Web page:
The Federal Reserve has turned its attention to its exit strategy, with widespread debate at its April meeting regarding the best approach for raising rates in an environment where banks have trillions of dollars in excess reserves.
Although the minutes noted that these discussions “did not imply that normalisation would necessary begin sometime soon”, the discussions indicate a firm shift in the Fed’s focus.
Participants at the meeting generally agreed that beginning the discussions now would help the Committee formulate the best plan and communicate this plan to the public well before it needs to implement it.
Effectively the Fed is aiming to provide yet another type of forward guidance. Though no decisions were formally made during the meeting, participants “agreed that it would be helpful to continue to review these issues at upcoming meetings”.
Since the Fed has never previously attempted to raise rates with such an extensive balance sheet, most participants at the meeting thought it should “consider a range of options and be prepared to adjust the mix of its policy tools as warranted”.
Needless to say that with attention shifting to raising rates and its exit strategy, the Fed will continue to wind back its asset purchases at upcoming meetings. But if recent comments are any indication the Fed is likely to continue reinvestment of its asset earnings until after it begins to raise rates.
Fed vice chairman William Dudley noted that there will be “a considerable period of time” between the end of its asset purchases and the Fed raising rates. Current projections suggest that rates might begin to rise in around mid-2015.
The US economy appears to have recovered following a weather-effected start to the year. Despite soft GDP growth in the March quarter, the labour market has continued to strengthen – albeit slowly – and there is tentative evidence that inflationary pressures are beginning to build.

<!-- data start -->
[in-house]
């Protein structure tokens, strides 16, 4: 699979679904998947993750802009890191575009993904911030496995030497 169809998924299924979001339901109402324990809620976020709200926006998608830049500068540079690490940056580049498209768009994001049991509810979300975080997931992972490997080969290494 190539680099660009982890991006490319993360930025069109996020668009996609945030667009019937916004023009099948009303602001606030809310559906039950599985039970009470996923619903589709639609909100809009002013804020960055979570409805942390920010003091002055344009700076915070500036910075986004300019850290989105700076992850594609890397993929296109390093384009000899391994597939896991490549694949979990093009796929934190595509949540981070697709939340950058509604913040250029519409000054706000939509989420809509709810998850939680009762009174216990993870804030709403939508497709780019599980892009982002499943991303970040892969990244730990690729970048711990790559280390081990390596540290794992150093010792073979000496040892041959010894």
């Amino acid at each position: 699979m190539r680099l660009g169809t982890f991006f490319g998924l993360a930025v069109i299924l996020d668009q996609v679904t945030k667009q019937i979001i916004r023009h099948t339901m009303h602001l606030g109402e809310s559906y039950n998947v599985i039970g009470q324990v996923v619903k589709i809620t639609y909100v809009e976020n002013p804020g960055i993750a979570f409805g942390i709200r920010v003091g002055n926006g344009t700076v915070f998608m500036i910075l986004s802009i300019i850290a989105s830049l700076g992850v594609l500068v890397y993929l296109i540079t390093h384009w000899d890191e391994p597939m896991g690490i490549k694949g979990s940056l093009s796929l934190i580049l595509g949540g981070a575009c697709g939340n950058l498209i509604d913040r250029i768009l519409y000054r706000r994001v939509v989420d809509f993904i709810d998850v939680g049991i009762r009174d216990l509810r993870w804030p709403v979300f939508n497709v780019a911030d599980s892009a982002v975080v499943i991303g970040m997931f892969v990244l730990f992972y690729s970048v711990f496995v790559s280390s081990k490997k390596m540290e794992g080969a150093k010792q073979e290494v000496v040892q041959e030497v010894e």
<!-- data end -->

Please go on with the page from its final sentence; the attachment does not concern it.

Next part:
The main area of concern for the US is its housing sector, with residential investment taking a further hit in the March quarter. Though this partially reflects the weather, housing permits for single-family homes – which are less sensitive to fluctuations in weather – remain below their level in the December quarter.
“Readings on housing activity – a sector that has been recovering since 2011 – have remained disappointing so far this year and will bear watching,” Fed chairwoman Janet Yellen said earlier this month. “The recent flattening out in housing activity could prove more protracted than currently expected rather than resuming its earlier pace of recovery.”
Besides housing the greatest near-term risks appear to be international. A further slowdown in China would certainly weigh on growth globally and a further increase in geopolitical tensions regarding Russia and Ukraine could create risk aversion through financial markets.
But overall the outlook for the US economy remains fairly bright, having bounced back following a poor start to the year. Nevertheless, there remains considerable spare capacity across the US and until wages begin to pick up and measures of inflation follow suit the Fed will be happy to leave rates unchanged.
The discussion of an exit strategy marks another important moment on the path to recovery. Growth both in the US and globally depends on an orderly transition for the Fed and it cannot afford another misstep such as that which caused the ‘taper tantrum’ throughout financial markets last year.